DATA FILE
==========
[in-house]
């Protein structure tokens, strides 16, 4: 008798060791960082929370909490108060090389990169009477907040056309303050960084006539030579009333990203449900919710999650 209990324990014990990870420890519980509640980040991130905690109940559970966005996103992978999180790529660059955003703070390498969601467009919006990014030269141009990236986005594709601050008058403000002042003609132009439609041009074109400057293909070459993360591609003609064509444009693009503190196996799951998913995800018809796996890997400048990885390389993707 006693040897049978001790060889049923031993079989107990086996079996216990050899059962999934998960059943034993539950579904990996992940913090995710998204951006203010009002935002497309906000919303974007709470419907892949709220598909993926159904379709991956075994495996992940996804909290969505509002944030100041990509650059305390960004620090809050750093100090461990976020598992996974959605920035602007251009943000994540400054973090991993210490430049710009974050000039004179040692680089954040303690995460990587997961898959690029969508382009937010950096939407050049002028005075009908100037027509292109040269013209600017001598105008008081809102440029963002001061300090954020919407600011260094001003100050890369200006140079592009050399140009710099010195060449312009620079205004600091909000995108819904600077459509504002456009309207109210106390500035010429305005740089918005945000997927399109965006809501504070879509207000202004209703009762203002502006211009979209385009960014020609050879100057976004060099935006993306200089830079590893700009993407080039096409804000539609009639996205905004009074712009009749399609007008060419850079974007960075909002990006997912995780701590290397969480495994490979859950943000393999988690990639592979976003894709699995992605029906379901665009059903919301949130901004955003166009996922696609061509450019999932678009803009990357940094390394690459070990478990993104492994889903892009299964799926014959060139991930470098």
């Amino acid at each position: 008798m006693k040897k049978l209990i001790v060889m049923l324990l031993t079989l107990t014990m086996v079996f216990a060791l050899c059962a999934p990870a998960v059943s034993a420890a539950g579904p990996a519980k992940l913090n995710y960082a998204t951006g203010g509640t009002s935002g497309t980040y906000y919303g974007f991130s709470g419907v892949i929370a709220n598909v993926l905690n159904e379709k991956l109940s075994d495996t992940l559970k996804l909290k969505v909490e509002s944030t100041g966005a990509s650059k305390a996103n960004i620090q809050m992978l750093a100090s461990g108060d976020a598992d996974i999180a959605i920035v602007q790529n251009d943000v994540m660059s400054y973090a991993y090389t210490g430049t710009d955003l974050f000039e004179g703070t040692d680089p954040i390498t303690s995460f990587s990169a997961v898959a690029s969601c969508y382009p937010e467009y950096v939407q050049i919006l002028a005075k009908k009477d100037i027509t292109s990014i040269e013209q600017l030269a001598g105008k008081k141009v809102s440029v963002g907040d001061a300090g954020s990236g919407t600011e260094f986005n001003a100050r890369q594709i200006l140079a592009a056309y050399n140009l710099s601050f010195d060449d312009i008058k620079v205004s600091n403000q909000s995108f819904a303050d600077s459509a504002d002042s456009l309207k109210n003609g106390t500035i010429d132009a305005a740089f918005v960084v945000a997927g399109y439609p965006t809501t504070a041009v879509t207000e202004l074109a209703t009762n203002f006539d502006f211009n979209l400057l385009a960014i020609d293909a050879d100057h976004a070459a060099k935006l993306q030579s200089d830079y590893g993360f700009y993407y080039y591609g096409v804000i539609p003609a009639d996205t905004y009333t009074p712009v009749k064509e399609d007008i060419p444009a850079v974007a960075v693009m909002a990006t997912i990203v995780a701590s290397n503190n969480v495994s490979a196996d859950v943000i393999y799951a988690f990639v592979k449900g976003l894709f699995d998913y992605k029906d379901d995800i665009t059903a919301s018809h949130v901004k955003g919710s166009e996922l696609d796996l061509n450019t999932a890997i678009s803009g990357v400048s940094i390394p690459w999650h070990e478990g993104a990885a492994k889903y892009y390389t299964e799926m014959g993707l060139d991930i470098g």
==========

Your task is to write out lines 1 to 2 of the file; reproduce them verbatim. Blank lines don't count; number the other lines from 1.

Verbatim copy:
[in-house]
């Protein structure tokens, strides 16, 4: 008798060791960082929370909490108060090389990169009477907040056309303050960084006539030579009333990203449900919710999650 209990324990014990990870420890519980509640980040991130905690109940559970966005996103992978999180790529660059955003703070390498969601467009919006990014030269141009990236986005594709601050008058403000002042003609132009439609041009074109400057293909070459993360591609003609064509444009693009503190196996799951998913995800018809796996890997400048990885390389993707 006693040897049978001790060889049923031993079989107990086996079996216990050899059962999934998960059943034993539950579904990996992940913090995710998204951006203010009002935002497309906000919303974007709470419907892949709220598909993926159904379709991956075994495996992940996804909290969505509002944030100041990509650059305390960004620090809050750093100090461990976020598992996974959605920035602007251009943000994540400054973090991993210490430049710009974050000039004179040692680089954040303690995460990587997961898959690029969508382009937010950096939407050049002028005075009908100037027509292109040269013209600017001598105008008081809102440029963002001061300090954020919407600011260094001003100050890369200006140079592009050399140009710099010195060449312009620079205004600091909000995108819904600077459509504002456009309207109210106390500035010429305005740089918005945000997927399109965006809501504070879509207000202004209703009762203002502006211009979209385009960014020609050879100057976004060099935006993306200089830079590893700009993407080039096409804000539609009639996205905004009074712009009749399609007008060419850079974007960075909002990006997912995780701590290397969480495994490979859950943000393999988690990639592979976003894709699995992605029906379901665009059903919301949130901004955003166009996922696609061509450019999932678009803009990357940094390394690459070990478990993104492994889903892009299964799926014959060139991930470098």